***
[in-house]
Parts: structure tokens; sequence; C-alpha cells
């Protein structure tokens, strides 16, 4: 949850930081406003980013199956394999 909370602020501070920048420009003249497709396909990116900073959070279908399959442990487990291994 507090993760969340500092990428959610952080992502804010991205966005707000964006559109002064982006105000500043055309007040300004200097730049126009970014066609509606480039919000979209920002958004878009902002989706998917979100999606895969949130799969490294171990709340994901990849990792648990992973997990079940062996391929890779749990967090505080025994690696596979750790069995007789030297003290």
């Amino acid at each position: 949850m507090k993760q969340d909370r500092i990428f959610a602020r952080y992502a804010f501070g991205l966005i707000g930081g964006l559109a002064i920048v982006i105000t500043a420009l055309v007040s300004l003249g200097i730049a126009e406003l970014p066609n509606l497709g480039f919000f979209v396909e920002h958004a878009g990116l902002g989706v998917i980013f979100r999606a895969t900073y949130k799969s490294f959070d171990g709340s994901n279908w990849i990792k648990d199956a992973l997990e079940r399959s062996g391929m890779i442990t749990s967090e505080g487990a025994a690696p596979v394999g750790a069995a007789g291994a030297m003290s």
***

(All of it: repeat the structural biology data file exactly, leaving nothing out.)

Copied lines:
[in-house]
Parts: structure tokens; sequence; C-alpha cells
């Protein structure tokens, strides 16, 4: 949850930081406003980013199956394999 909370602020501070920048420009003249497709396909990116900073959070279908399959442990487990291994 507090993760969340500092990428959610952080992502804010991205966005707000964006559109002064982006105000500043055309007040300004200097730049126009970014066609509606480039919000979209920002958004878009902002989706998917979100999606895969949130799969490294171990709340994901990849990792648990992973997990079940062996391929890779749990967090505080025994690696596979750790069995007789030297003290």
């Amino acid at each position: 949850m507090k993760q969340d909370r500092i990428f959610a602020r952080y992502a804010f501070g991205l966005i707000g930081g964006l559109a002064i920048v982006i105000t500043a420009l055309v007040s300004l003249g200097i730049a126009e406003l970014p066609n509606l497709g480039f919000f979209v396909e920002h958004a878009g990116l902002g989706v998917i980013f979100r999606a895969t900073y949130k799969s490294f959070d171990g709340s994901n279908w990849i990792k648990d199956a992973l997990e079940r399959s062996g391929m890779i442990t749990s967090e505080g487990a025994a690696p596979v394999g750790a069995a007789g291994a030297m003290s």